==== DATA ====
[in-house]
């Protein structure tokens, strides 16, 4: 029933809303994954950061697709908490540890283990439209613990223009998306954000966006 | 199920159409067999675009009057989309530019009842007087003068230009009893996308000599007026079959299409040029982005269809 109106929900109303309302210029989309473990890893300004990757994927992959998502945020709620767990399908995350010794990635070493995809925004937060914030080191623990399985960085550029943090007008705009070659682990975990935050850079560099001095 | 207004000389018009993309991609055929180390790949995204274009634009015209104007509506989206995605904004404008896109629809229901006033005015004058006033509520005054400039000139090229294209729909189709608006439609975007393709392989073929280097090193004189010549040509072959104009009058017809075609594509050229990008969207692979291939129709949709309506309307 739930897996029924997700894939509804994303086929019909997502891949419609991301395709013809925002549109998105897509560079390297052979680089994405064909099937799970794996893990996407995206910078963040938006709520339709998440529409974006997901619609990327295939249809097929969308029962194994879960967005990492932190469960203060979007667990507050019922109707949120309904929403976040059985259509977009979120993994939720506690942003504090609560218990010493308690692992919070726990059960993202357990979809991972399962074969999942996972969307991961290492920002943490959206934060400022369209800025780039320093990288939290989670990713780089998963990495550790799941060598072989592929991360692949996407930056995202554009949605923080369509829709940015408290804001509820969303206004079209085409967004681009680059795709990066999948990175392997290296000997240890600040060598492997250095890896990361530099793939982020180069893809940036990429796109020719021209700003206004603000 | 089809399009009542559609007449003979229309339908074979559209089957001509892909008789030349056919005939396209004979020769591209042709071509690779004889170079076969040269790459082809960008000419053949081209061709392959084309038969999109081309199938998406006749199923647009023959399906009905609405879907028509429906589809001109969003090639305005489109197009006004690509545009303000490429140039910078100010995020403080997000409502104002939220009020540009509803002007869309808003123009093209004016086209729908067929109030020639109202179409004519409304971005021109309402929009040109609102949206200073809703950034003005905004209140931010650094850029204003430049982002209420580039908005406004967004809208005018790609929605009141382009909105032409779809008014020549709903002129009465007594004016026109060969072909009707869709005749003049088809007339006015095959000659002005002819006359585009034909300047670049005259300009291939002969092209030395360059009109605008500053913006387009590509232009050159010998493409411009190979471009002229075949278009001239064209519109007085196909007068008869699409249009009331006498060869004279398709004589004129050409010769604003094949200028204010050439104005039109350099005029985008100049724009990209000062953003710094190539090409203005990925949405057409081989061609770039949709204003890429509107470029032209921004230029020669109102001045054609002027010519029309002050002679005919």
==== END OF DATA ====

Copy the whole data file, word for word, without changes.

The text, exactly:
[in-house]
């Protein structure tokens, strides 16, 4: 029933809303994954950061697709908490540890283990439209613990223009998306954000966006 | 199920159409067999675009009057989309530019009842007087003068230009009893996308000599007026079959299409040029982005269809 109106929900109303309302210029989309473990890893300004990757994927992959998502945020709620767990399908995350010794990635070493995809925004937060914030080191623990399985960085550029943090007008705009070659682990975990935050850079560099001095 | 207004000389018009993309991609055929180390790949995204274009634009015209104007509506989206995605904004404008896109629809229901006033005015004058006033509520005054400039000139090229294209729909189709608006439609975007393709392989073929280097090193004189010549040509072959104009009058017809075609594509050229990008969207692979291939129709949709309506309307 739930897996029924997700894939509804994303086929019909997502891949419609991301395709013809925002549109998105897509560079390297052979680089994405064909099937799970794996893990996407995206910078963040938006709520339709998440529409974006997901619609990327295939249809097929969308029962194994879960967005990492932190469960203060979007667990507050019922109707949120309904929403976040059985259509977009979120993994939720506690942003504090609560218990010493308690692992919070726990059960993202357990979809991972399962074969999942996972969307991961290492920002943490959206934060400022369209800025780039320093990288939290989670990713780089998963990495550790799941060598072989592929991360692949996407930056995202554009949605923080369509829709940015408290804001509820969303206004079209085409967004681009680059795709990066999948990175392997290296000997240890600040060598492997250095890896990361530099793939982020180069893809940036990429796109020719021209700003206004603000 | 089809399009009542559609007449003979229309339908074979559209089957001509892909008789030349056919005939396209004979020769591209042709071509690779004889170079076969040269790459082809960008000419053949081209061709392959084309038969999109081309199938998406006749199923647009023959399906009905609405879907028509429906589809001109969003090639305005489109197009006004690509545009303000490429140039910078100010995020403080997000409502104002939220009020540009509803002007869309808003123009093209004016086209729908067929109030020639109202179409004519409304971005021109309402929009040109609102949206200073809703950034003005905004209140931010650094850029204003430049982002209420580039908005406004967004809208005018790609929605009141382009909105032409779809008014020549709903002129009465007594004016026109060969072909009707869709005749003049088809007339006015095959000659002005002819006359585009034909300047670049005259300009291939002969092209030395360059009109605008500053913006387009590509232009050159010998493409411009190979471009002229075949278009001239064209519109007085196909007068008869699409249009009331006498060869004279398709004589004129050409010769604003094949200028204010050439104005039109350099005029985008100049724009990209000062953003710094190539090409203005990925949405057409081989061609770039949709204003890429509107470029032209921004230029020669109102001045054609002027010519029309002050002679005919």